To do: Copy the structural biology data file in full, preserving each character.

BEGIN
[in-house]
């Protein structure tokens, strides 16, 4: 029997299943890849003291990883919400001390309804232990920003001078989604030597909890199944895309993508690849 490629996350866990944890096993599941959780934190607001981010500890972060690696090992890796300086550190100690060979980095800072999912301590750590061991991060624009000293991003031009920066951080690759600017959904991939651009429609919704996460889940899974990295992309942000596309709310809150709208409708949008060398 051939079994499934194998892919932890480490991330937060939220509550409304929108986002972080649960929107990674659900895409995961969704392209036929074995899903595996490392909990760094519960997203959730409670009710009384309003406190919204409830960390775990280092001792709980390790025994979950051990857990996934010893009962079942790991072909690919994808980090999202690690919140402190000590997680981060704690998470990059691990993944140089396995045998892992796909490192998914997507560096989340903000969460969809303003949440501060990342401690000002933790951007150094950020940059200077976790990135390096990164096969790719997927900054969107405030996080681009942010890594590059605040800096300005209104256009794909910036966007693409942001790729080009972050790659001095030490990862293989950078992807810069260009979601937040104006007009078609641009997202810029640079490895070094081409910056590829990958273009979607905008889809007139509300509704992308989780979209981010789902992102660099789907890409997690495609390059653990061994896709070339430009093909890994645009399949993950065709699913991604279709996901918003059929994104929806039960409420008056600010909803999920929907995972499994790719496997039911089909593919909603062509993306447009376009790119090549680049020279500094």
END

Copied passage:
[in-house]
């Protein structure tokens, strides 16, 4: 029997299943890849003291990883919400001390309804232990920003001078989604030597909890199944895309993508690849 490629996350866990944890096993599941959780934190607001981010500890972060690696090992890796300086550190100690060979980095800072999912301590750590061991991060624009000293991003031009920066951080690759600017959904991939651009429609919704996460889940899974990295992309942000596309709310809150709208409708949008060398 051939079994499934194998892919932890480490991330937060939220509550409304929108986002972080649960929107990674659900895409995961969704392209036929074995899903595996490392909990760094519960997203959730409670009710009384309003406190919204409830960390775990280092001792709980390790025994979950051990857990996934010893009962079942790991072909690919994808980090999202690690919140402190000590997680981060704690998470990059691990993944140089396995045998892992796909490192998914997507560096989340903000969460969809303003949440501060990342401690000002933790951007150094950020940059200077976790990135390096990164096969790719997927900054969107405030996080681009942010890594590059605040800096300005209104256009794909910036966007693409942001790729080009972050790659001095030490990862293989950078992807810069260009979601937040104006007009078609641009997202810029640079490895070094081409910056590829990958273009979607905008889809007139509300509704992308989780979209981010789902992102660099789907890409997690495609390059653990061994896709070339430009093909890994645009399949993950065709699913991604279709996901918003059929994104929806039960409420008056600010909803999920929907995972499994790719496997039911089909593919909603062509993306447009376009790119090549680049020279500094």